Patents are granted in all fields of technology for inventions that are new, involve an inventive step and are susceptible of industrial application.
In order to be able to evaluate an invention from a patent law perspective, comprehensive knowledge and sound experience in both the technical field of the invention and the field of patent law are indispensable. Our experienced patent attorneys will assist you in all aspects of patent law in the respective technical fields. Together with you, we develop individual strategies that provide optimal long-term protection for your intellectual property.
To obtain a patent, a patent application must be filed with the relevant patent office, e.g. the German Patent and Trademark Office or the European Patent Office. After the patent application has been examined by the patent office for formal and substantive defects, e.g. lack of novelty or lack of inventive step, and any defects have been eliminated, the patent is granted.
The patent has the effect that the patent owner can prohibit others, in particular competitors, from commercially using the invention. Over the patent's term of protection, the right to prohibit thus gives the patent holder a fundamental competitive advantage over his competitors. Patents therefore often form a considerable part of a company's assets.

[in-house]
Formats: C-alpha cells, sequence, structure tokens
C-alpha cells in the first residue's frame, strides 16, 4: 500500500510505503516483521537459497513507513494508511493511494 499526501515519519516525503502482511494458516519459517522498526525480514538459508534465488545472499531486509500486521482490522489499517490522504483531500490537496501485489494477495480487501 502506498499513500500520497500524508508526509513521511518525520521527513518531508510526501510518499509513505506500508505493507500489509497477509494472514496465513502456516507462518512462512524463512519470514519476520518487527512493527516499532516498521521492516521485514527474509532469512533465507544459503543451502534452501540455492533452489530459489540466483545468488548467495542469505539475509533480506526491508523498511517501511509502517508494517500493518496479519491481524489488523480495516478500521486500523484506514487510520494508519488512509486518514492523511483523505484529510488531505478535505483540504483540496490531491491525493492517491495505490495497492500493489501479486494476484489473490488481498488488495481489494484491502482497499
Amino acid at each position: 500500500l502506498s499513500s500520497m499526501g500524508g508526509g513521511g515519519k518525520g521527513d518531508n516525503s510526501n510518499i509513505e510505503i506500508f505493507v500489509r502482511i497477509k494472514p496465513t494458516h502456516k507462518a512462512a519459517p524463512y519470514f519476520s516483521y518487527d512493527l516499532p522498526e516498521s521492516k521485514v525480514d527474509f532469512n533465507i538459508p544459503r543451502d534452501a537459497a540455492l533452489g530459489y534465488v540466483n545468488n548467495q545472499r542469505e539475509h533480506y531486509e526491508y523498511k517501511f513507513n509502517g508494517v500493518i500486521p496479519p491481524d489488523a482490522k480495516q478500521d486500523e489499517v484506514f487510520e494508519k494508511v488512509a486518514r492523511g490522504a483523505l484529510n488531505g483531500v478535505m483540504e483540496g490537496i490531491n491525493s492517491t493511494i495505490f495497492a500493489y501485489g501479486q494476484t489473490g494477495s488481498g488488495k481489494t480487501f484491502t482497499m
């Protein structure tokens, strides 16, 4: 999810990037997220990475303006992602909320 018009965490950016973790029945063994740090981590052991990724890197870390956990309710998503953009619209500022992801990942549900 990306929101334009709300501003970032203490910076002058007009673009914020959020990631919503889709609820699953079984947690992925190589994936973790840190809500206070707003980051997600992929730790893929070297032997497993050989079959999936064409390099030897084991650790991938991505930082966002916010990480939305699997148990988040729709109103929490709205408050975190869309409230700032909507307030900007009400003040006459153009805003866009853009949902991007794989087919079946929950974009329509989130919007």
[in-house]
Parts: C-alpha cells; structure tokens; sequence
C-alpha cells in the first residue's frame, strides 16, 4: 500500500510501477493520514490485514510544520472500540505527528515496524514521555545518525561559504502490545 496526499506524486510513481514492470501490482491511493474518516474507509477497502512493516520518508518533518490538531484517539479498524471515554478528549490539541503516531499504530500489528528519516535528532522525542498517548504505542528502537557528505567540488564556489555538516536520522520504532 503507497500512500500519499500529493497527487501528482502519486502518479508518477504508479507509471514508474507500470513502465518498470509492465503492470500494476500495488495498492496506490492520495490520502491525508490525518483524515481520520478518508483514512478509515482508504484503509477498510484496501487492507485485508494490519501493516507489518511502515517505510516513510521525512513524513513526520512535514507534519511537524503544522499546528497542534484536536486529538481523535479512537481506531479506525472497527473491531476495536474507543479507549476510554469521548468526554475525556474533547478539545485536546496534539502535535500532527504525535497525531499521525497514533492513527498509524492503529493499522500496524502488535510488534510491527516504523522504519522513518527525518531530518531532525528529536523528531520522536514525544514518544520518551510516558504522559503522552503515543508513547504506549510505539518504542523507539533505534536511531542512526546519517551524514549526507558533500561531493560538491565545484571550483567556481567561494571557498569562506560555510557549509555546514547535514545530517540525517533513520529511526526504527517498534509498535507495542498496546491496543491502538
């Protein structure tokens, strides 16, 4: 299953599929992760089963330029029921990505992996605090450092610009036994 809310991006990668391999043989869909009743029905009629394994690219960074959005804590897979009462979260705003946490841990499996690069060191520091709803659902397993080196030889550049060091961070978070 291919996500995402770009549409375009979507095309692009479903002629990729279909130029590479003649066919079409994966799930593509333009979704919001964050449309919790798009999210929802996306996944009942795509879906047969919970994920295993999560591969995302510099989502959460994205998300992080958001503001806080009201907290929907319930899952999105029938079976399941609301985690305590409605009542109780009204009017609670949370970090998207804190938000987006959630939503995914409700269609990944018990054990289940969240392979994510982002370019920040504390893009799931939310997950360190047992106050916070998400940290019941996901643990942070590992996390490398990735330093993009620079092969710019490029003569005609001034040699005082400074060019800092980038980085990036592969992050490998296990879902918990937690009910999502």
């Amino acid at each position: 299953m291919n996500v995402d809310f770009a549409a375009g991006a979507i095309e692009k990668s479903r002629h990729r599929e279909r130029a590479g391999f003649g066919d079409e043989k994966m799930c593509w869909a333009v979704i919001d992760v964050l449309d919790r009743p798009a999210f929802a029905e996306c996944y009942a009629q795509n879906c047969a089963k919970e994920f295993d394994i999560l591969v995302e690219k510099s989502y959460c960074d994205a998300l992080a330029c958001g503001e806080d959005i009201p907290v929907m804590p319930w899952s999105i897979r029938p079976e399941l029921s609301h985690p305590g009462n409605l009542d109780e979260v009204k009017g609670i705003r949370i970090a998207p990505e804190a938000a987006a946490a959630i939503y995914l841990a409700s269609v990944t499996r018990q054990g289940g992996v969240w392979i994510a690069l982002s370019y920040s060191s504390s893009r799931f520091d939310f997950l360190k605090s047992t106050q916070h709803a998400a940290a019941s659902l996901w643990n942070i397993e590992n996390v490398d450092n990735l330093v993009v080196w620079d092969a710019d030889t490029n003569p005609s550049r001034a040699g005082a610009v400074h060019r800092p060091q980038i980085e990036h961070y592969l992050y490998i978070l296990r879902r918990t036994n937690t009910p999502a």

Protection through patents
The protection provided by a patent extends to the subject matter defined by the patent claims. Therefore, the wording of the patent claims is of essential importance for the utility of the patent. In this context, it should also be noted that no additional information can be added after the patent application has been filed, which means that the maximum scope of protection to be obtained is already defined by the application documents.
Defense against third party property rights
After a patent has been granted by the European Patent Office or the German Patent and Trademark Office, it can be attacked within a period of 9 months after publication of the grant: anyone can file an opposition against this patent with the competent patent office with the aim of having the patent revoked completely or at least maintained only to a limited extent. This provides competitors with a means of defending themselves against patents.
However, the grounds for an objection are limited and laid down by law and consist of both rather formal legal and rather technical reasons. Therefore, the success of such objection proceedings essentially depends to a large extent on the precise and powerful combination of both technical knowledge and legal know-how in the preparation of objections as well as in the conduct of objection proceedings.